By Hari-sauri dasa
Dear Hari Sauri Prabhu
Please accept my humble obeisances. All glories to Srila Prabhupada
Recently I was involved in a conversation with several devotees regarding vaisnava clothes. Some of them were proponing the idea that sari and dhoti are actually not vaisnava clothes that devotees in spiritual world wear, giving as evidence pictures made by Sharma. Others were saying that Srila Prabhupada didn’t insist on vaisnava clothes but his western disciples wanted to be like him, therefore they were pushing this way of dressing. Some of the ideas expressed were that we do not actually need such clothes for cooking for the Deities or doing some other services, and what to speak about dressing like that in the street.
Some of the devotees involved in the conversation developed their ideas after the visit of one of your Godbrothers who had not been speaking in favour of dressing in sari and dhoti.
Since you have spent lot of time with Srila Prabhupada and have carefully noted down his attitudes in many situations, could you please enlighten me about this topic by giving his verdict in this situation? Personally I always thought vaisnava clothes to be significant part of our process of becoming Krsna conscious but in the conversation with the abbove mentioned devotees I could not find the right arguments to convince them in the importance of this dress. Therefore I beg you to clear my doubts in this regard.
Thank you for your text inquiring about the value of wearing saris and dhotis in the execution of our devotional activities.
I have heard a little of this argument before but only in brief, so I will try to answer in a general sense but please excuse me if I do not cover all the points you have encountered.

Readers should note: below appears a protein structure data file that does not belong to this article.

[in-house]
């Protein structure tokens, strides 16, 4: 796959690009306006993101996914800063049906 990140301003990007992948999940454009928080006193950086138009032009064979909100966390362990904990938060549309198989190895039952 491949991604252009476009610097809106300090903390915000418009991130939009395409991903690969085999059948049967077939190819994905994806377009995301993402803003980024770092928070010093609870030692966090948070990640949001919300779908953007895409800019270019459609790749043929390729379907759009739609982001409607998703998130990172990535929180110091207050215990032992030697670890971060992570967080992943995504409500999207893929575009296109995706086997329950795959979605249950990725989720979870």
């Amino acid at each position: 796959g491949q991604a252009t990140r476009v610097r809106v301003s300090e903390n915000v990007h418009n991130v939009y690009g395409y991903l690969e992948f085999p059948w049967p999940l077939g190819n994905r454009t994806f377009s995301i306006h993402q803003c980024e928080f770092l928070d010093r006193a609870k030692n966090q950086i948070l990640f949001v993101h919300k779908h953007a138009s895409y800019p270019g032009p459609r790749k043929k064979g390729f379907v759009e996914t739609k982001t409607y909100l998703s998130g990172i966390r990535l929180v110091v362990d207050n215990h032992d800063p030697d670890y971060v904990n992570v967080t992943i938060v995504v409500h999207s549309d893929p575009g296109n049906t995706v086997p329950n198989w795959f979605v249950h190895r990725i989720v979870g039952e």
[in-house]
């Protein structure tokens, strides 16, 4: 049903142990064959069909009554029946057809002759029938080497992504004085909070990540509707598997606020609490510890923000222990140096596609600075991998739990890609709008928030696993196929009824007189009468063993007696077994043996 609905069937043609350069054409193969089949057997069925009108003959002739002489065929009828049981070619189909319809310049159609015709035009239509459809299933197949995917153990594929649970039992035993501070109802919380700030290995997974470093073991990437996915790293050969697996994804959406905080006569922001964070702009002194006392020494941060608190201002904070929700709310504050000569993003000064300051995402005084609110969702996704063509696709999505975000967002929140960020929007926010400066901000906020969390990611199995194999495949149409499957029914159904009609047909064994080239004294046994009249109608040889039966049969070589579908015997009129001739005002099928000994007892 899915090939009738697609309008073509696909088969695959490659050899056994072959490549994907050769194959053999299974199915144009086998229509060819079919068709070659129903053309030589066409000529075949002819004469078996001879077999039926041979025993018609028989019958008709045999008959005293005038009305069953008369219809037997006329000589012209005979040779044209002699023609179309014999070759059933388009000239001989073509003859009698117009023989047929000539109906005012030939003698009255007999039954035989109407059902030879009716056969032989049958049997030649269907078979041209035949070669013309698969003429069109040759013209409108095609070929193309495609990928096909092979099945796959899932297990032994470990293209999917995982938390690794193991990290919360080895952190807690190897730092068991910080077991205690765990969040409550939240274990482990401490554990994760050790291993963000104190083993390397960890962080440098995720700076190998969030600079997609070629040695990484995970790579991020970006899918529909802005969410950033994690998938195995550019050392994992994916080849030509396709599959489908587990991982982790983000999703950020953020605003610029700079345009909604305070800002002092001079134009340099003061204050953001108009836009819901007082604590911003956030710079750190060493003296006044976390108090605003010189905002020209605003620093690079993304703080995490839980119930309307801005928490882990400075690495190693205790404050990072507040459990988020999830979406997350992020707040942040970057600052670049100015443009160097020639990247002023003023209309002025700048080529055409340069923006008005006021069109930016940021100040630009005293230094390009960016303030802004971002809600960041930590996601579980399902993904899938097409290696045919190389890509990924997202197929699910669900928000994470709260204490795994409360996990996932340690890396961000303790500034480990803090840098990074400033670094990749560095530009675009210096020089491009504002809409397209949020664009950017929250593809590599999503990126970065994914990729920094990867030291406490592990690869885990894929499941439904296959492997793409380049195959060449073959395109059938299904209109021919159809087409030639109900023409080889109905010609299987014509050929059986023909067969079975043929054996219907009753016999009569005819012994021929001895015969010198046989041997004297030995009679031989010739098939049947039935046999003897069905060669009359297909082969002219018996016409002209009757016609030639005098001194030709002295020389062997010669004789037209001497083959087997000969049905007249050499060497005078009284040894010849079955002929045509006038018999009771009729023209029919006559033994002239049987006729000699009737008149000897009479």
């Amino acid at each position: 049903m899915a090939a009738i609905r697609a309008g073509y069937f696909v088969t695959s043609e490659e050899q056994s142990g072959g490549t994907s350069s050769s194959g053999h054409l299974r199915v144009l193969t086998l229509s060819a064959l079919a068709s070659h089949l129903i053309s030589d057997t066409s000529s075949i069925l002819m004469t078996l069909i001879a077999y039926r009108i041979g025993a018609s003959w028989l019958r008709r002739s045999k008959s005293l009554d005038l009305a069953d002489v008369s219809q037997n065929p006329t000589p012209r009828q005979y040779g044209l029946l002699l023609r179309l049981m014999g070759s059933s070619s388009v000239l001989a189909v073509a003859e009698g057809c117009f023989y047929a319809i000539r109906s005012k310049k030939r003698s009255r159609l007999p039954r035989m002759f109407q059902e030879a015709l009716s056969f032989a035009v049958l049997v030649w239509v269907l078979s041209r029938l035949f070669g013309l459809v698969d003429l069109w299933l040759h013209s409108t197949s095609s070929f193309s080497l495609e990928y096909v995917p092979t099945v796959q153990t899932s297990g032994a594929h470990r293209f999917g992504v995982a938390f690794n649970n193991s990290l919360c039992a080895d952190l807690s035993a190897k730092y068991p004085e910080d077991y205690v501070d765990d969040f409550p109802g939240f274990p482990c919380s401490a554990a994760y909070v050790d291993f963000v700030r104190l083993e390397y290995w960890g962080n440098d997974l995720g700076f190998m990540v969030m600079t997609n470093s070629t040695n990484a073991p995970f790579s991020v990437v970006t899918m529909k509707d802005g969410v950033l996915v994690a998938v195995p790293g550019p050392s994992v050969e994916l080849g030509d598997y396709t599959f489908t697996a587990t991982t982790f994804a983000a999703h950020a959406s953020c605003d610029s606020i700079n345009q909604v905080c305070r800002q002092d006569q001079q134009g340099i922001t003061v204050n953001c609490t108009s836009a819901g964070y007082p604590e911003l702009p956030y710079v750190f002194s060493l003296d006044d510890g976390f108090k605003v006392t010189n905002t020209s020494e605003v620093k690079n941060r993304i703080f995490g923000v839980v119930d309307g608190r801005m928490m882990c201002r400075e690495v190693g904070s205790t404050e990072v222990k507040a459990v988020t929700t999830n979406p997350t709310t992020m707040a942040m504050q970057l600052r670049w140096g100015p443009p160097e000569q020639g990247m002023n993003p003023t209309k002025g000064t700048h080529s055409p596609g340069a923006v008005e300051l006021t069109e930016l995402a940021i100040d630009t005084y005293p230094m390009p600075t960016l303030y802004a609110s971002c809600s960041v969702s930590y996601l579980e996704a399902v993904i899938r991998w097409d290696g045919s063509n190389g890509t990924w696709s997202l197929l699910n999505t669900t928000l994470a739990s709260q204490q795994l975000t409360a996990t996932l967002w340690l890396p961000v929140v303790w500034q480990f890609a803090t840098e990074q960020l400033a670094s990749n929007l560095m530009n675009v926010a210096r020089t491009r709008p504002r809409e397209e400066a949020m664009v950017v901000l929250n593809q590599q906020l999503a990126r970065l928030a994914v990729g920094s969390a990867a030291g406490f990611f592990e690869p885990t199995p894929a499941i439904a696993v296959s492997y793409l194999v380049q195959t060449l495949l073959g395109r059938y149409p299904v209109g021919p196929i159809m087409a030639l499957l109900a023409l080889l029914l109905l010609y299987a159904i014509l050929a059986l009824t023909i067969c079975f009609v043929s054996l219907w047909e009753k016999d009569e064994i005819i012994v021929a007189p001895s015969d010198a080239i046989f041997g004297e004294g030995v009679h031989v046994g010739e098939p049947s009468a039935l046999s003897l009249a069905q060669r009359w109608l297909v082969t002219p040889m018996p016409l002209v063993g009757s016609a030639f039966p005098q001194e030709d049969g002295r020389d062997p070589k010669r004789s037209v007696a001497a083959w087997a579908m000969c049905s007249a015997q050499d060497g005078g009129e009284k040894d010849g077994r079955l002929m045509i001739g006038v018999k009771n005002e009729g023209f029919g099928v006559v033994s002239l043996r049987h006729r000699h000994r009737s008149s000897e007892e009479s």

Its a fact that devotional life, in its essence, is not dependent on anything external. Surely our aim is to simply purify our existence by chanting of the Hare Krsna maha-mantra and thus go back to Godhead. Chanting can be done in any place, time or circumstance-there are no hard and fast rules. I agree with this, if this is the argument.
However since we are not situated on the platform of pure devotional service and we are not absorbed in the holy name to the exclusion of all things external, we have to be careful how we apply this in practice.
Here the question is about dress. According to this argument, whatever we wear is not essential. As you have said: “Some of the ideas expressed were that we do not actually need such clothes for cooking for the Deities or doing some other services, and what to speak about dressing like that in the street.”
If dress is not essential, then presumably one can wear whatever one likes. How far do we want to take this? Can a woman do arati wearing a tight skirt six inches above her knees and glitter lipstick and a bra? Can a man wear board shorts while dressing the deities? Or just his kaupin while he cooks for the Lord in the kitchen? Can he dye his hair purple and green and mold it into fifteen centimeter long spikes while at the same time give Srimad Bhagavatam class; or simply never cut it, matting it in cow dung until it hangs down to his ankles as some sadhus in India do.
Some exalted sadhus (and some not so exalted) wear nothing at all. Vamsidas Babaji used to wander naked because he was so absorbed in Krsna’s holy names. Sukadeva Goswami was also doing the same thing. If someone wants to emulate that standard, is there anything wrong with that?
Clearly there has to be some standard otherwise the whole process becomes absurd. My proposal is that we should follow Srila Prabhupada’s standards and not try to change them. Whatever was established by His Divine Grace should be accepted by us as being the best way to sustain our spiritual lives.
As far as dhotis and saris are concerned, you have said that some say that the inhabitants of Goloka Vrndavan don’t wear them. Personally I don’t know. It would be good for someone to research this. I do know that in Srila Prabhupada’s translation of Srimad Bhagavatam he refers repeatedly to Mohini-murti as wearing a sari. Also in SB 10.9.3 he describes Mother Yasoda thus: “Dressed in a saffron-yellow sari, with a belt tied about her full hips, mother Yasoda pulled on the churning rope,…”